left with pilot for the day, Sam.

Wednesday, March 23, 2016


Spring has well and truly sprung down in Southern England. Enjoying getting out on the Dominator, can't believe now I was considering selling it. Here's to a glorious riding season.

Ambassador Super S 1959

Ambassador's brochure for their new Super S model for the 1959 season.

Ambassador Super S brochure front page.

Ambassador Super S brochure pages 2 and 3.

Ambassador Super S brochure pages 3 and 4.

Ambassador Super S brochure pages 5 and 6.

Ambassador Super S brochure rear page.

Thursday, March 17, 2016

An Awkward Hill

A steep old hill for a veteran and no doubt, the postcard claims it is however a genuine image. I'd have a guess at the bike being a Rover c1914 fitted with an Armstrong hub gear. Here's the text from the card:

front side:
642 Motor Cycling in Lakeland
"An awkward hill"
(Abraham's Series)

on rear:
This card is an actual photograph by G. P. Abraham, Ltd.
Keswick (Copyright)

The card was posted in 1924.

Veteran Rover making an impressive climb.
postscript: I've heard from Pete of Occhio Lungo that he reckons the bike is a Premier. Rover was an educated guess on my part so I'm happy to go with a positive identification on Premier. Thanks for the contact Pete. 

Sunday, March 13, 2016

VMCC Shepton Mallet Autojumble March 2016

The VMCC Shepton Mallet Autojumble is one of the best parts fairs going at the moment and has been for some time. Stalls are fairly priced so plenty of enthusiasts come along to have a clearout, that means interesting parts for sale and that brings the punters in. Combine that with the fact that you always know you are going to see plenty of folks you know to have a natter with it's a good day out, so good that you can forgive the drafty agricultural showground that it is held in. At least the halls don't stink any more of sheep turd like they used to. Here's a small mish-mash of gems that caught the eye from a few hours of wandering...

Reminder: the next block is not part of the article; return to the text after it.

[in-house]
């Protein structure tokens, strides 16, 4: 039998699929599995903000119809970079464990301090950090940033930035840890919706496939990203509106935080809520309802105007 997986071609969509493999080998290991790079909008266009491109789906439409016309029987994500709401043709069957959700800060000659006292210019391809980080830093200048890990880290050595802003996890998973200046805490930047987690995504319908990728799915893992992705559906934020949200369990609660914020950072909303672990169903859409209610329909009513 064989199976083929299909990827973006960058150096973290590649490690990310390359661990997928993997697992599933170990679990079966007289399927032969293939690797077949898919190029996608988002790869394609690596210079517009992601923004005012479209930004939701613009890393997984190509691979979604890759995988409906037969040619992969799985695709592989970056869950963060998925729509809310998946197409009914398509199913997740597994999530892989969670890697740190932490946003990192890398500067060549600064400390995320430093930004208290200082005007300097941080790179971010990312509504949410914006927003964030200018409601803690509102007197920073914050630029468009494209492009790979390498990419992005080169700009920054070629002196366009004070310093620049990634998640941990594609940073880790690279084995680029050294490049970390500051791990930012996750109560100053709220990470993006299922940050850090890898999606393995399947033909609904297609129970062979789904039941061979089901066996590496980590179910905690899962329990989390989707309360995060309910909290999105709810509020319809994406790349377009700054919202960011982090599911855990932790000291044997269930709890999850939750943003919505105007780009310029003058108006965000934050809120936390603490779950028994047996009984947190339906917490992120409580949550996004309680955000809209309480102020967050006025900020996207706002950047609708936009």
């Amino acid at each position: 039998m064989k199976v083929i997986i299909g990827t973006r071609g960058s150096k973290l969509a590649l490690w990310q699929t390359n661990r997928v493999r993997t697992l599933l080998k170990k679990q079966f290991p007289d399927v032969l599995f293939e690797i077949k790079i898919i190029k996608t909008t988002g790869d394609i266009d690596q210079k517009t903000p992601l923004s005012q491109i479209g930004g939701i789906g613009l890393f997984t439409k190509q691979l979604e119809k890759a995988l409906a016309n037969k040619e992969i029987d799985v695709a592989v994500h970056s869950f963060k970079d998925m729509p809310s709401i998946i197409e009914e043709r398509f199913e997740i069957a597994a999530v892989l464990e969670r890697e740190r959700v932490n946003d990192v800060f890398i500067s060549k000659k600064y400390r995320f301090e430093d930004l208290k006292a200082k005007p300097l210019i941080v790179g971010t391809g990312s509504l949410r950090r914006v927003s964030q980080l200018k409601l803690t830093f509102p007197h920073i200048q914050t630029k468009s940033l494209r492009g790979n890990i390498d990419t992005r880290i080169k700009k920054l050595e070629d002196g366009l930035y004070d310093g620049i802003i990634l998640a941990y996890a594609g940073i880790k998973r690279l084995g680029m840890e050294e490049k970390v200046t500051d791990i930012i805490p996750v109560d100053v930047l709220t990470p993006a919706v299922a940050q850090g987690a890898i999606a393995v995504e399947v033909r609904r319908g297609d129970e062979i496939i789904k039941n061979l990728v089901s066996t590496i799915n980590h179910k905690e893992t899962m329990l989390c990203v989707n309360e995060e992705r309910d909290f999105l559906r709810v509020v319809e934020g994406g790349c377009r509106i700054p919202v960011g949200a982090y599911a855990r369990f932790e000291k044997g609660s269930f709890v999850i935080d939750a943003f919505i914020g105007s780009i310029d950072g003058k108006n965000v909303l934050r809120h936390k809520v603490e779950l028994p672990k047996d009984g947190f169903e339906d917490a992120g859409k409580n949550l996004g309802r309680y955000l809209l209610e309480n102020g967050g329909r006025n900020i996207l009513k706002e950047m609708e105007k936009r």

Late thirties Sunbeam Lion side valve would make a nice easy
and sophisticated pre-war runabout.

This was my star of show. Extremely original unrestored early
thirties BSA. Sadly I'm not sure of the model. It would be
criminal to restore it. Not cheap at £6500 but really not too
bad either condition considered. Personally I'd far rather
have this one than something shiny.

Early twenties New Hudson two stroke
represented an ambitious project.

JAP in a box.

Have always had a soft spot for Excelsior Talisman Twins,
maybe that's because I have never owned one or perhaps
they are indeed wonderous machines.

Take your pick of pre-war Villiers motors.

For a while you couldn't more for pre-war French bikes recently
imported to the UK. The tide seems to be slowing.

Lovely unrestored Cotton Telstar racer sold quickly.

This pair of recently imported ironhead Sportsters caught
the eye. One from '76 and the other a '69.

Those Sportsters again. The '76 to the fore. The '69 one
really appealed, maybe it's just as well that I had no spare

The '69 Sportster motor in all its glory.

Friday, March 11, 2016

Testing the Gold Star

Stepping closer to getting the CB32 fully roadworthy. Took it out for a road test, not the greatest ride - the bike needs bedding in and with the tall gearing and hilly local terrain it was pretty tiring. Good news is that everything seems to work ok. Bad news is that it started misfiring after about 10 miles. I thought it was dirt in the fuel and it would ride through but it got worse and worse until it cut out just before getting home. Cleaned the carb and checked sparks, all good but it just wouldn't start. After an hour or so I gave up and called for help. Of course on loading it out of the van at home when I gave it a test kick it sparked up straight away. Looks like the magneto is bad so off it will come for a rebuild....